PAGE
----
Aisha Drammeh

Document Type


Publication Date



This study examined the association between racial discrimination and depressive symptoms among Rhode Island young adults. The 2022 Rhode Island Young Adult Survey recruited 1,022 young adults aged 18-25 years who lived in Rhode Island for at least part of the year. Multivariable logistic regression for depressive symptoms controlled for sexual and gender identity, race/ethnicity, social status, age, employment, and student status. Odds of depressive symptoms increased for experiences of childhood racial discrimination (+70%; 95%CI: 14%, 155%) and any racial discrimination (+56%; 95%CI: 6%, 130%), but not for racial discrimination in adulthood (+38%; 95%CI: -8%, 108%). Experiences of racial discrimination increase odds of depressive symptoms among young adults. Children are particularly vulnerable to the negative consequences of adversity like racial discrimination. Prevention measures such as universal screening for childhood adversity, incorporating antiracism education into all institutional settings, and continued nondiscrimination policy and enforcement should be employed.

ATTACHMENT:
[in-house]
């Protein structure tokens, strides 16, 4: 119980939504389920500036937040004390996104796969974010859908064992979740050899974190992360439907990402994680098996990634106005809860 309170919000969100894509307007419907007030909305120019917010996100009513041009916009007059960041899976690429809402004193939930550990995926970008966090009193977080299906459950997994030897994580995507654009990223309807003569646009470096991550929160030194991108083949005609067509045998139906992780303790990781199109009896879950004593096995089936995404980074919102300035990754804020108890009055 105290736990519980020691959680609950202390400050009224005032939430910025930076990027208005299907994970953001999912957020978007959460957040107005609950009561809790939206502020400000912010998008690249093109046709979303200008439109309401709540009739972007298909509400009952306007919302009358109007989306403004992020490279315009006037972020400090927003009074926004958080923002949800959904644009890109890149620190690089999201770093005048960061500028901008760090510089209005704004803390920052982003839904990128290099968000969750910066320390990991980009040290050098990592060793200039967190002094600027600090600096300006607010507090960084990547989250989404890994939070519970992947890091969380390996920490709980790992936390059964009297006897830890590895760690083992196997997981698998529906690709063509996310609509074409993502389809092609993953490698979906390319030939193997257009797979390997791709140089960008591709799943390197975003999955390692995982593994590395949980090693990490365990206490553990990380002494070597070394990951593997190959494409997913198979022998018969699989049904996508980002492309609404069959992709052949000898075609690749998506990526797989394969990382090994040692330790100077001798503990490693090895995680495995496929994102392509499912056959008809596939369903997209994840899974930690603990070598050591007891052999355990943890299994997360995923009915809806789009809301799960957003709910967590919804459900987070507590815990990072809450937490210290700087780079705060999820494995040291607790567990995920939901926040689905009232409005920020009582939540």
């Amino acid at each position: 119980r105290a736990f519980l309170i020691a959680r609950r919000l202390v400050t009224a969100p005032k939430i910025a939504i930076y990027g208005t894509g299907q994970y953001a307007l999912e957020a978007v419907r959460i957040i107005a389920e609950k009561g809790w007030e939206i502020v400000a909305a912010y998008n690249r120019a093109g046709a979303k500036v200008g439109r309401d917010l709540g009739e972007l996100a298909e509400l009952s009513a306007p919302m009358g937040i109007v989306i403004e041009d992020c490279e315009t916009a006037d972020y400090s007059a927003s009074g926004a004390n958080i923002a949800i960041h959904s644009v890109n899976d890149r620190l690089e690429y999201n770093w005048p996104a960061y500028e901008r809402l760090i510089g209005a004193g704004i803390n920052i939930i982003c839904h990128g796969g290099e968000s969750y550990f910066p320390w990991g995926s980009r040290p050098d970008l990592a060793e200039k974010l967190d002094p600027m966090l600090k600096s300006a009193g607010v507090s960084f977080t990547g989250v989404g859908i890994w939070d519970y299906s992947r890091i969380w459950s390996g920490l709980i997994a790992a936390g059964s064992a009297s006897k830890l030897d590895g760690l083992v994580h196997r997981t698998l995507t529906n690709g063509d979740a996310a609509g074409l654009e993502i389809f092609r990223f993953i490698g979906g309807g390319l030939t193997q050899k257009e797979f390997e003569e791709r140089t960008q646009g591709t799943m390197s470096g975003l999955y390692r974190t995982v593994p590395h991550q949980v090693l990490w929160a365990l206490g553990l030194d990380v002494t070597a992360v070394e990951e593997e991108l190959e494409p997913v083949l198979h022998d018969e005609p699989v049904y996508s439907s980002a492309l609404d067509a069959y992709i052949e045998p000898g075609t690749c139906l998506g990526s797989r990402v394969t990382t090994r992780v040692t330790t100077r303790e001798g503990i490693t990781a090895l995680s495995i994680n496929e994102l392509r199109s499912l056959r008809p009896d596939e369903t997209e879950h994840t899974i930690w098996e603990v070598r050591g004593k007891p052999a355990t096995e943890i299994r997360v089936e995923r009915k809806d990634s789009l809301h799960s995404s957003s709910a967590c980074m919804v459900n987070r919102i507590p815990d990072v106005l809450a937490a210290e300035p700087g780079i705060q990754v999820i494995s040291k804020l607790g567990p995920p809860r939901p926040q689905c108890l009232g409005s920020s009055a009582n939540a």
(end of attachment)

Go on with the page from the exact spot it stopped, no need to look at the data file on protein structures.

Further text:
Faculty Mentor

Samantha Rosenthal, PhD, MPH

Academic Discipline

BS - Health Science


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